A law lecturer who criticised the “aggressive” tactics of Police Scotland has spoken of his anger at discovering his name is on a notorious employment blacklist.

Dr Nick McKerrell, a long-standing civil liberties champion, has been informed that he is on a secret industry dossier designed to keep trade unionists out of work.

In an interview with the Sunday Herald, the academic described his inclusion on the list as “chilling”.

The blacklisting scandal became public after it emerged that a firm called Consulting Association, based in the West Midlands, had drawn up a database of trade unionists for use by building companies.

The files were used by firms to block individuals from getting employment in the sector.

The Consulting Association was closed following a raid by the Information Commissioner in 2009, but the documents retrieved led to hundreds of individuals being informed that they were on the list.

Campaigners have also alleged collusion between the Association and Special Branch.

Dr McKerrell, 45, is based at Glasgow Caledonian University and is a trade union rep for the Educational Institute of Scotland (EIS).

He lectures in public law and human rights and has been a critic of the single police force, accusing it of “systematic failures”.

He has also campaigned on civil liberties since the early 1990s and has been a candidate for the Scottish Socialist Party (SSP).

Speaking to this newspaper, he said: "As an active EIS member and trade unionist in Higher Education I was broadly aware of the building blacklist and the guys who lost their livelihood in the building trade for trying to organise in their industry.

“The Blacklist Support Group have run an amazing campaign of information but never in a million years did I think I would be on it.”

"However when I contacted the Information Commissioner I was told that there was a name similar to mine on the list. A letter confirming it came this week.”

Dr McKerrell said the names in the Association dossier are marked by a colour: “It explains my name was typed in green as opposed to others that were in black, red or blue - there is no explanation why this is as files were destroyed by the organisation which held the data - the Consulting Association. All that is left is my name with no more information.”

Asked why he was on the list, he said: "I am guessing I am on it for campaigning activity I carried out over 20 years ago against the Criminal Justice Act as a fresh faced law student. This was a major attack on civil liberties and human rights by the Tory Government of John Major at the time - particularly targeting protestors and young people.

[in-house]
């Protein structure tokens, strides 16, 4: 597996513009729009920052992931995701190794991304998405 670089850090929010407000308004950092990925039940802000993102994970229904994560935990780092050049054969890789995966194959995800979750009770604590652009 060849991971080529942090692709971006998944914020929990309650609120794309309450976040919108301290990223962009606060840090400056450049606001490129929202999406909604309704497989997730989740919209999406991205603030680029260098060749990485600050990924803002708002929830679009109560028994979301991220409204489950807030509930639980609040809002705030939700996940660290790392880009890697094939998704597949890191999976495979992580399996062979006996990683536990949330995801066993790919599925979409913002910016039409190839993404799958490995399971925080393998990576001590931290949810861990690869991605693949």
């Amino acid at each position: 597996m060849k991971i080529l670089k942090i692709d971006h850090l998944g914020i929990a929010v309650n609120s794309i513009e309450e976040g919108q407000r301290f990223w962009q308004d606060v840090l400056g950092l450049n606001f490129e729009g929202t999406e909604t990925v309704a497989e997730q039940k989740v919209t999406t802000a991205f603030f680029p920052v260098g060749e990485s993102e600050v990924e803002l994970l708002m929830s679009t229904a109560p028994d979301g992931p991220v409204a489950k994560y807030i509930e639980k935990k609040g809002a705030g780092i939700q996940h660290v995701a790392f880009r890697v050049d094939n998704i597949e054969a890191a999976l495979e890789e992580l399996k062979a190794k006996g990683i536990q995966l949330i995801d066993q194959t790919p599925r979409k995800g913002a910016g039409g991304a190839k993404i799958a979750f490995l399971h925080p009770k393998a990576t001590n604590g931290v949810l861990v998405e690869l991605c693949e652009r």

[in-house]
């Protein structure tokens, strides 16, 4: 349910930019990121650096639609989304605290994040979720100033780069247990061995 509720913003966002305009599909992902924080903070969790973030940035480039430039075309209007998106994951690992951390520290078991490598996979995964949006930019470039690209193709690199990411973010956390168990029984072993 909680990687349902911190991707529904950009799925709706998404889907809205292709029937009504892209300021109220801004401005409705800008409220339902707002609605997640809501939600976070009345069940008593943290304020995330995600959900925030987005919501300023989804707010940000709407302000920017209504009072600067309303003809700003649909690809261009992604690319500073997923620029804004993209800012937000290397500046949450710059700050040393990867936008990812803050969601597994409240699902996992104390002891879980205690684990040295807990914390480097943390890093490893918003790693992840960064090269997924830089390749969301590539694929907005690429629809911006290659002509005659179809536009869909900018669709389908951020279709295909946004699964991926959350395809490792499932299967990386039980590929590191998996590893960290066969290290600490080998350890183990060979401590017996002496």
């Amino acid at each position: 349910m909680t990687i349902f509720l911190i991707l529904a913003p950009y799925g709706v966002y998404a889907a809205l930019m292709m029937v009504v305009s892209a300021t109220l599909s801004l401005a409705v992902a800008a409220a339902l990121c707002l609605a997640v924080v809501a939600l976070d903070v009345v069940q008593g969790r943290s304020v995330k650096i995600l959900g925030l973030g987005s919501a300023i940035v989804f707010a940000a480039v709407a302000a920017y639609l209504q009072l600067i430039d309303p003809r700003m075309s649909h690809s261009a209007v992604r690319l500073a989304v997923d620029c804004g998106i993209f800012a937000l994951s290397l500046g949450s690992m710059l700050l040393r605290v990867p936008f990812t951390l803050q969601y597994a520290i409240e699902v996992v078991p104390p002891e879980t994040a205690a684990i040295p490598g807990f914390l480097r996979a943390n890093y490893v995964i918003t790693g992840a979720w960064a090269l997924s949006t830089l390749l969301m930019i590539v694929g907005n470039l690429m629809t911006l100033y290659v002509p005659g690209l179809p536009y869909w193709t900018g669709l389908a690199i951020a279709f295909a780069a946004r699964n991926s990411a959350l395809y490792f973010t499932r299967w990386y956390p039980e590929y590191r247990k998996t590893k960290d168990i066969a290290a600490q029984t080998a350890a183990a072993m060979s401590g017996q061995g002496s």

“We also joined up with the campaign against the M77 extension at the time - this would seem to be the only link to the building trade. One of our demos marched right up to the building site.

“I helped organise demonstrations of thousands with other people to defy the law in Glasgow City Centre. We also picketed Conservative politicians and attended court hearings when charges were brought under the Act.”

He continued: "This was in the era when the creation of the Scottish Parliament seemed a pipe dream and before the Human Rights Act was introduced to help people protect their civil liberties. But our campaign was a defence of basic rights which had broad popular support - to be put on a blacklist because of that does not make any sense to me.”

Dr McKerrell also raises the possibility that the construction industry blacklisters worked with legacy police forces north of the border:

"To know that now in 2016 this information has been held on me since that time is a bit chilling. Was there collusion between the cops in Scotland and private industry - including the companies building the M77?”

He says the Pitchford Inquiry, which is examining undercover policing tactics in England and Wales, should be extended to cover Scotland: "I support the campaign to bring the Inquiry to Scotland. The full involvement of the police in Scotland colluding with other state authorities to undermine peaceful and democratic political campaigns must be exposed. I hope this is on the agenda following this week's elections.”

A spokesperson for the Scottish Trades Union Congress said: "The STUC have always been aware that the information held by the Consulting Association went beyond using unlawfully held information to deny workers in the construction industry the right to earn a living to support them and their family.

"However it is deeply concerning that individuals are still being contacted by the Information Commissioner, breaking the news that their personal details were held by the Consulting Association purely because they organised and campaigned on issues they felt passionate about, issues that obviously the big corporate funders of the Consulting Association had problems with.

"We are aware that information held on some 200 environmental campaigners was not seized in the original raid and the Information Commissioner’s Office surely has some questions to answer as to why all information in possession of the Consulting Association was not taken at the time."

A Police Scotland spokesperson said "we are aware of the issue raised and will respond appropriately."